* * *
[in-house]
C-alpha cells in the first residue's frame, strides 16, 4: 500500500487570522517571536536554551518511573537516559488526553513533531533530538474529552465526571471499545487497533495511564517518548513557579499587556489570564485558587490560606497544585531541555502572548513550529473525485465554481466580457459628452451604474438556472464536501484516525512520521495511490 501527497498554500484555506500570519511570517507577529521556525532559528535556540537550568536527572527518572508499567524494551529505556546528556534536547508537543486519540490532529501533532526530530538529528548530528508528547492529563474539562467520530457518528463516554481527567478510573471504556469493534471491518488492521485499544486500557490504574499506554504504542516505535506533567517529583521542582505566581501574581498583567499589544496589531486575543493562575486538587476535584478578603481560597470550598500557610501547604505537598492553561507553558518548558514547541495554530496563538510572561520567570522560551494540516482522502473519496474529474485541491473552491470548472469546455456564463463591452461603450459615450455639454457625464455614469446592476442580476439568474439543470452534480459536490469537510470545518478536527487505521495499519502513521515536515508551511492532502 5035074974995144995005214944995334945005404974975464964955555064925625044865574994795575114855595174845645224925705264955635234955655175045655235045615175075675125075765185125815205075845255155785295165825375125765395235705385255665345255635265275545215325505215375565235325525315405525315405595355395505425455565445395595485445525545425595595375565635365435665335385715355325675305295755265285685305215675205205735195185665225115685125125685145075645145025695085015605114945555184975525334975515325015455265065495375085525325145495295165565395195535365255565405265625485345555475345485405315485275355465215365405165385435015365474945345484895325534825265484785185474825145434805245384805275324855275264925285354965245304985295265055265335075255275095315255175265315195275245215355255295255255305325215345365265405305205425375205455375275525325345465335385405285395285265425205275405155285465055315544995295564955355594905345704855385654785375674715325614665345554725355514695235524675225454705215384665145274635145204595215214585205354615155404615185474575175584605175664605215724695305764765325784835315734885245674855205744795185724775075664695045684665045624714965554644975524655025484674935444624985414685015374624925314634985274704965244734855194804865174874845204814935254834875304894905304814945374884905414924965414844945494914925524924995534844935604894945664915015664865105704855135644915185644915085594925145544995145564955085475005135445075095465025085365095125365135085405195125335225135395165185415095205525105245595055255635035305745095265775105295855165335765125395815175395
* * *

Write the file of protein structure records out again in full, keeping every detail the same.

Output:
[in-house]
C-alpha cells in the first residue's frame, strides 16, 4: 500500500487570522517571536536554551518511573537516559488526553513533531533530538474529552465526571471499545487497533495511564517518548513557579499587556489570564485558587490560606497544585531541555502572548513550529473525485465554481466580457459628452451604474438556472464536501484516525512520521495511490 501527497498554500484555506500570519511570517507577529521556525532559528535556540537550568536527572527518572508499567524494551529505556546528556534536547508537543486519540490532529501533532526530530538529528548530528508528547492529563474539562467520530457518528463516554481527567478510573471504556469493534471491518488492521485499544486500557490504574499506554504504542516505535506533567517529583521542582505566581501574581498583567499589544496589531486575543493562575486538587476535584478578603481560597470550598500557610501547604505537598492553561507553558518548558514547541495554530496563538510572561520567570522560551494540516482522502473519496474529474485541491473552491470548472469546455456564463463591452461603450459615450455639454457625464455614469446592476442580476439568474439543470452534480459536490469537510470545518478536527487505521495499519502513521515536515508551511492532502 5035074974995144995005214944995334945005404974975464964955555064925625044865574994795575114855595174845645224925705264955635234955655175045655235045615175075675125075765185125815205075845255155785295165825375125765395235705385255665345255635265275545215325505215375565235325525315405525315405595355395505425455565445395595485445525545425595595375565635365435665335385715355325675305295755265285685305215675205205735195185665225115685125125685145075645145025695085015605114945555184975525334975515325015455265065495375085525325145495295165565395195535365255565405265625485345555475345485405315485275355465215365405165385435015365474945345484895325534825265484785185474825145434805245384805275324855275264925285354965245304985295265055265335075255275095315255175265315195275245215355255295255255305325215345365265405305205425375205455375275525325345465335385405285395285265425205275405155285465055315544995295564955355594905345704855385654785375674715325614665345554725355514695235524675225454705215384665145274635145204595215214585205354615155404615185474575175584605175664605215724695305764765325784835315734885245674855205744795185724775075664695045684665045624714965554644975524655025484674935444624985414685015374624925314634985274704965244734855194804865174874845204814935254834875304894905304814945374884905414924965414844945494914925524924995534844935604894945664915015664865105704855135644915185644915085594925145544995145564955085475005135445075095465025085365095125365135085405195125335225135395165185415095205525105245595055255635035305745095265775105295855165335765125395815175395